Monday, September 14, 2009

Half-Marathon Training

It has been a long time since I have written about running. This has not been intentional - in fact, every time I hit the treadmill or run though Central Park, I think about how I desperately need to write an entry.

In fact, the truth is that running has become my only escape during the day. My runs are now usually the only "me time" I can squeeze into my schedule, so I guess I've become a bit protective over sharing adventures on my runs.

A few weeks into the summer, I found myself in a bit of a fitness rut. I had finished my half marathon in April and since I did not have another distance race in the foreseeable future, I lowered my weekly mileage to avoid injury.

But when I lowered my mileage, I consequently lowered my endurance, making longer distances more of a struggle on the weekends. I grew bored with running for a few weeks and tried to supplement my usual running time on either the elliptical or rowing machines at the gym. I've had a relationship with running long enough to know and expect this will happen every once and awhile.

However, I have also been in this relationship long enough to know that nothing has ever been able to replace the void that running fulls for me, so if I give it a few weeks, I usually come back open arms.

Sure enough, I started to miss running terribly. I realized part of the reason I had lost interest is that I had no races on my calender! There are surprisingly few races held in the summertime, so I had just been running with no real goal.

I got it together and planned out my races for the rest of the year, so that I could still qualify for the 2010 NYC Marathon. I had been using my busy schedule as an excuse to put this goal on a back-burner and it was time to pay more attention to it.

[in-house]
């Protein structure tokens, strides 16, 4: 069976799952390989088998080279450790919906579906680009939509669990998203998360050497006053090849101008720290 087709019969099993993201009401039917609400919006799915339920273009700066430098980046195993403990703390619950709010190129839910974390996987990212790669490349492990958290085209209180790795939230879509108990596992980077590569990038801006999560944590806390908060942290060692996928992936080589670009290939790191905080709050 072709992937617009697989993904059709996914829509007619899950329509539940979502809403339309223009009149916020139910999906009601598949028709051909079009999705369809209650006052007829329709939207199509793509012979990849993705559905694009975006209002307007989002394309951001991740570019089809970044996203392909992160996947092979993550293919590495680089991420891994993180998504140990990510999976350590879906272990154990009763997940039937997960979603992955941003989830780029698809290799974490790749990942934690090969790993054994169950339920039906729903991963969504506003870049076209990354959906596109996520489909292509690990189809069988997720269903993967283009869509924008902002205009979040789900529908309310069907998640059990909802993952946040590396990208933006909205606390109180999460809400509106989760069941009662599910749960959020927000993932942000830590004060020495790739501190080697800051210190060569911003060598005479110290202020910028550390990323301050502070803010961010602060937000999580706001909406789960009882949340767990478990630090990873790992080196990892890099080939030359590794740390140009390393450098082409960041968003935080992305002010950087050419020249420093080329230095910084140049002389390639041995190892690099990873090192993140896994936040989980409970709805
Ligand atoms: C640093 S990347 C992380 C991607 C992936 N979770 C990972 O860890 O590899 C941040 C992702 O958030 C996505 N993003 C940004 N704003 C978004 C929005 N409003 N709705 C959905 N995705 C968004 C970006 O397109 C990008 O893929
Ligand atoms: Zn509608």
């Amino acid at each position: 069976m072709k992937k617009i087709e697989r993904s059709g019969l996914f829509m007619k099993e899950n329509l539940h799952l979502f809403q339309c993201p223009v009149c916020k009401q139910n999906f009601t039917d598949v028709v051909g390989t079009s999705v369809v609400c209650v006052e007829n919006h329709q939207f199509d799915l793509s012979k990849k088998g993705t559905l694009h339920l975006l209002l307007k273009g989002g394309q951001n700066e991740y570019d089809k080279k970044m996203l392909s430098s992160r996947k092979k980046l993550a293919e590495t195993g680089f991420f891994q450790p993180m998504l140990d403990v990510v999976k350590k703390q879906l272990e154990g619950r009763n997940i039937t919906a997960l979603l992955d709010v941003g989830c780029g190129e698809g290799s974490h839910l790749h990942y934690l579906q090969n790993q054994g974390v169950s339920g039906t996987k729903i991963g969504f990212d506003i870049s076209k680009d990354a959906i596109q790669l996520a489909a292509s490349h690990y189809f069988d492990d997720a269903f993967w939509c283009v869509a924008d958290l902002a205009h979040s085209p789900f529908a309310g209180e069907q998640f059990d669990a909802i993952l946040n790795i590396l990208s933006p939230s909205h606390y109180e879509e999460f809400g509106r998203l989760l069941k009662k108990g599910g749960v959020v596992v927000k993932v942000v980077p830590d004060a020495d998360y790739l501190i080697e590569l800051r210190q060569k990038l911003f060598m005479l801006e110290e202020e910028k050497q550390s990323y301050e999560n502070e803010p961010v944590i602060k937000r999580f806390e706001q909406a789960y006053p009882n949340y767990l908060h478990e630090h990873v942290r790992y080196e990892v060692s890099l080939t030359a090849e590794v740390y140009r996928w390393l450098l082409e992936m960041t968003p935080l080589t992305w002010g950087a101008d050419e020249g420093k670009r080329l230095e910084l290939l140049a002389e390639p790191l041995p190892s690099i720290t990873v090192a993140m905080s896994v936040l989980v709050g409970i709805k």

So I signed up for the four remaining races I needed to complete, one of which is a half-marathon in October. That's right, if my schedule wasn't busy enough, I decided to throw in training for a 13.1 mile race as well.

I didn't do this to be selfish; I did it because I wanted to improve on my half marathon in April and I needed a real reason to get my butt back out on the Central Park runner's loop.

I did make one, fairly significant adjustment, to my approach to training. Training for the half-marathon in April became my entire life, not on purpose, it just happened that way. Pastry school had not yet started, so I was still feeling restless and bored at work.
Everything was planned around training; I would never have more than one drink in an evening, I became fairly restrictive with sweets and every meal was consumed with the next run in mind.

I did it all because I thought it would help me become a better runner. And, to a certain extent, it did.

But mother nature threw a curve ball on race day with the heat and humidity. Weather was the one factor I could not control and it contributed, in part, to me not hitting my goal time.

Before the race, I imagined that if I crossed the finish line without hitting my goal time, I would be extremely upset - tears were likely, but I was hoping to spare Mike from the situation.

And I didn't hit my goal time. After I crossed the finish line and met up with a concerned-looking Mike, all I could do is shrug my shoulders and laugh (although that hurt). I finished my race. I was alive. I wanted a beer - no, two actually.

This time around, I couldn't making training my life. My life is work and school. So running was going to have to learn to share.

I have to say, training so far has been far more enjoyable than a few months ago. I try to run three times a week during my lunch hour, but sometimes I only run two times. I find myself telling my legs to back off the pace during my long runs on the weekend, so I can be sure I finish the distance and try to take in the world around me. An entire 90 minutes all to myself is completely rare now, so I want to savor every free moment.

It's tough to be restrictive with sweets when you are in pastry school, so that rule went out the window. And, now, if I want to have two glasses of wine, I let the wine pour freely and do not feel one ounce of guilt.

One of the biggest lessons not hitting my goal time taught me is that I had to achieve a work-school-running-life balance. If I make one of these factors more important than the other, I was risking success and happiness in the others.

1 comment:

  1. smart girl, we all have to come to the same conclusion if we want happiness to rule our lives


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